There is often a misconception about claims; that is, it starts and ends with reimbursement.
Even though reimbursement is one of the critical components in a claim’s life cycle, it is not the only vital piece. Therefore, it is crucial to understand each stage of a medical claim so that errors and costs can be minimized and collections can be improved.
A claim goes through multiple processes before it becomes eligible for payment. If a claim is ineligible, it will either be rejected or corrected to make it eligible. These processes are crucial for a claim since they help get rid of ineligible claims.
So here are the steps and phases that consist of the life cycle of a medical claim:
All claims begin with a form that is either on paper or an e-form. In this phase, data is entered so that it can be verified and classified. Then a system which is known as the Medicaid Information Technology System (MITS) validates the contract. Along with the contract, it validates the provider’s benefit plan and the information regarding the reference code. All the data is further cross-referenced with the provider’s demographics for accuracy.
The editing phase is also called the suspended claim phase. After the data has been verified, the MITS further edits it to see if it is at par with the business’s rules, which is when claims can be denied and suspended. If MITS detects third-party responsibility, claims are denied. In case they are not suspended, they go on to the cost avoidance phase, which is the first step towards reimbursement.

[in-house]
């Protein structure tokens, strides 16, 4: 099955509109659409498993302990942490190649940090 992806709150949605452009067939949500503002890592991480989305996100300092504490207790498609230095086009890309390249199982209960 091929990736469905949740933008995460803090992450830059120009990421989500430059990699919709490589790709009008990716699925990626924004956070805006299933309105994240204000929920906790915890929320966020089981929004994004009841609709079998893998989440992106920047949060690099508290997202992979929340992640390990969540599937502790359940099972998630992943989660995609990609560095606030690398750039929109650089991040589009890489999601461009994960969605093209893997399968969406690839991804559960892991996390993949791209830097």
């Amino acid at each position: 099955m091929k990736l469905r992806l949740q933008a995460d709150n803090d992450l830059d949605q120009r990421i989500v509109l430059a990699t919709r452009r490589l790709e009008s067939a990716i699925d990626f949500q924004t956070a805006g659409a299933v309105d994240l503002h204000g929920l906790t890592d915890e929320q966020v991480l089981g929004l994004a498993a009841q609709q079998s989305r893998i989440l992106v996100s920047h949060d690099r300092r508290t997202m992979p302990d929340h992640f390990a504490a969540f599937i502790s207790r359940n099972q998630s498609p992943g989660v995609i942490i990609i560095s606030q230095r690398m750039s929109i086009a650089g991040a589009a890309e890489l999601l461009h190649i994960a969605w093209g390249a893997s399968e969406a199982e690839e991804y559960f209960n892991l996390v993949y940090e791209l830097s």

In this phase, the MITS checks the price indicator and rate type to calculate the final payment and sees if there are any prior authorization rates. In case there are and the claims require manual pricing, they are immediately suspended.
In this phase, the data is rechecked against the information given by the same provider. During this stage, denials can be made based on duplication, service conflicts, or limitations.
After a claim gets through the audit phase, it is in a stage where the claim is given the status of either denied, suspended, or paid. The suspended ones further go into review, and then it is decided whether it is corrected and then paid or completely denied. The data collection staff thoroughly reviews the suspended claims before they are denied.
But the claims in which corrections are done are essential in that they go through the entire process of the claim life cycle. In case a claim is denied in the disposition phase, it is finalized and is moved to the provider’s denied history.
After thoroughly reviewing the claims and processing them through MITS, this phase constitutes payment to the recipients. When the claim gets to the paid status, payment is processed to the provider.
Therefore, the life cycle of a claim is indeed too complicated and time-consuming. But they are also manageable, and if they are executed with efficiency, errors can be decreased by a considerable amount.